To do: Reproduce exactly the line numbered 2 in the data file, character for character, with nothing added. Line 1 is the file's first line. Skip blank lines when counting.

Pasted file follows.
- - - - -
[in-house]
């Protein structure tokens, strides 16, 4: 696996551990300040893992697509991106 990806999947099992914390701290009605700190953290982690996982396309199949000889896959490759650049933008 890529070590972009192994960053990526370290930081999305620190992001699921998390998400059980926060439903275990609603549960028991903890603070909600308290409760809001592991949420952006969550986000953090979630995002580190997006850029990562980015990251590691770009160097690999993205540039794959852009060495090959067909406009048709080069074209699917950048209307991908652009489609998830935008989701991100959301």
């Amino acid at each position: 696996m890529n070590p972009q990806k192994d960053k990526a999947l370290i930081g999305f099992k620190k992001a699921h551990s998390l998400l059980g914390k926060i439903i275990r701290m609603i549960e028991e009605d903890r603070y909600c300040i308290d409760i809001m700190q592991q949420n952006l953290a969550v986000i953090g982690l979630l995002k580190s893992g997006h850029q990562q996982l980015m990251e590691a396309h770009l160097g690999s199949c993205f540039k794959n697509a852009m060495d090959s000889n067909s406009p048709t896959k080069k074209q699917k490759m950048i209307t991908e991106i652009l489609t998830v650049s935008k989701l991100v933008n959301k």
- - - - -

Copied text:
């Protein structure tokens, strides 16, 4: 696996551990300040893992697509991106 990806999947099992914390701290009605700190953290982690996982396309199949000889896959490759650049933008 890529070590972009192994960053990526370290930081999305620190992001699921998390998400059980926060439903275990609603549960028991903890603070909600308290409760809001592991949420952006969550986000953090979630995002580190997006850029990562980015990251590691770009160097690999993205540039794959852009060495090959067909406009048709080069074209699917950048209307991908652009489609998830935008989701991100959301």